By EGI in News
July 2nd, 2022
In 1972, the University of Utah opened a new institute dedicated to meet growing demands for research from industry, primarily in geothermal energy. Named the University of Utah Research Institute (UURI), the university founded this institute with researchers from two mining companies: Anaconda and Kennecott. This group was assembled because it had become apparent that geothermal systems more closely resembled mineral deposits rather than oil and gas reservoirs. UURI’s creators believed the exploration techniques used by the minerals industry would be needed to develop geothermal energy resources.
Once established, UURI offered new capabilities in collecting and interpreting geologic, geochemical, and geophysical data; satellite image interpretation; geological modeling; tracer testing and development; and resource evaluation. The Earth Science Lab within UURI concentrated the institute’s geothermal work alongside its other divisions’ scientific work. The institute took its place among other initiatives, including the formation of Research Park close to the main campus, as part of a push to elevate the university’s profile as a center for outstanding academic research.
UURI completed many research projects for clients in locations throughout the intermountain west and abroad. The U.S. Department of Energy (DoE) was one of UURI’s largest funding partners from the institute’s beginning, sponsoring several field studies for geothermal applications. The Earth Science Laboratory, the center for UURI’s geothermal work, led many projects improving geothermal energy technology, creating new exploration opportunities, refining reservoir definition, and mapping techniques for hydrothermal systems. UURI’s research reports covered results from experimental technologies used in the field, test cases for modeling methods, tracer testing, climate science, site examination, and resource evaluation. UURI performed this groundbreaking scientific work in locations around the world for more than 20 years.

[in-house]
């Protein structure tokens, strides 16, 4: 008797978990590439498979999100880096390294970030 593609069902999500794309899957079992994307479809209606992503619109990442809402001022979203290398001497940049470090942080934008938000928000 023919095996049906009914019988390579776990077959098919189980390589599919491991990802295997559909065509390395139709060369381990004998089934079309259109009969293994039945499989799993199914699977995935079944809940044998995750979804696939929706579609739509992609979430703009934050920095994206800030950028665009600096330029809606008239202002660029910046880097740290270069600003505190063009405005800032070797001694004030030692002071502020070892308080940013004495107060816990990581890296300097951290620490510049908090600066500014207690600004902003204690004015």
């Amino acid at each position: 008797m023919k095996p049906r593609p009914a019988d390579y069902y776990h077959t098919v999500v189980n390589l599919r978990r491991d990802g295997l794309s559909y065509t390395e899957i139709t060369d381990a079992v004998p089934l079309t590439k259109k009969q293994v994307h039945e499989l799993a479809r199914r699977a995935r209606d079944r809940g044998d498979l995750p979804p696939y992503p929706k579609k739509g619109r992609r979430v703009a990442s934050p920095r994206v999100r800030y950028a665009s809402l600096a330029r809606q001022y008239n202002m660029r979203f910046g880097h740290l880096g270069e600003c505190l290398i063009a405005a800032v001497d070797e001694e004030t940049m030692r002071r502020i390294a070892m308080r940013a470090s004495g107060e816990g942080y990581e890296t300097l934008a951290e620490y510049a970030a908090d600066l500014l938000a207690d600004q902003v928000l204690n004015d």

Big changes came when UURI and ESRI from the University of South Carolina merged in 1995. The merger solidified the University of Utah as a leader in energy research by combining its excellent geothermal team at UURI with ESRI’s hydrocarbons expertise. Since then, EGI’s geothermal research capabilities continued to develop an international reputation of excellence. Corporate associates involved in geothermal energy choose EGI for tracer testing at geothermal well sites around the world. Some of these reports are available to current members through EGIconnect.
EGI continues to complete geothermal research projects for DoE, most notably Utah FORGE, in an institutional partnership lasting more than 45 years. With Utah FORGE, DoE is supporting ongoing research and development of an enhanced geothermal research plant in Milford, Utah, to test new technologies for enhanced geothermal systems in order to scale and expand geothermal resource potential. ASKEGI celebrates the many contributions of the geologists, geochemists, geophysicists, and researchers who have built an outstanding geothermal research program at EGI through the legacy of UURI.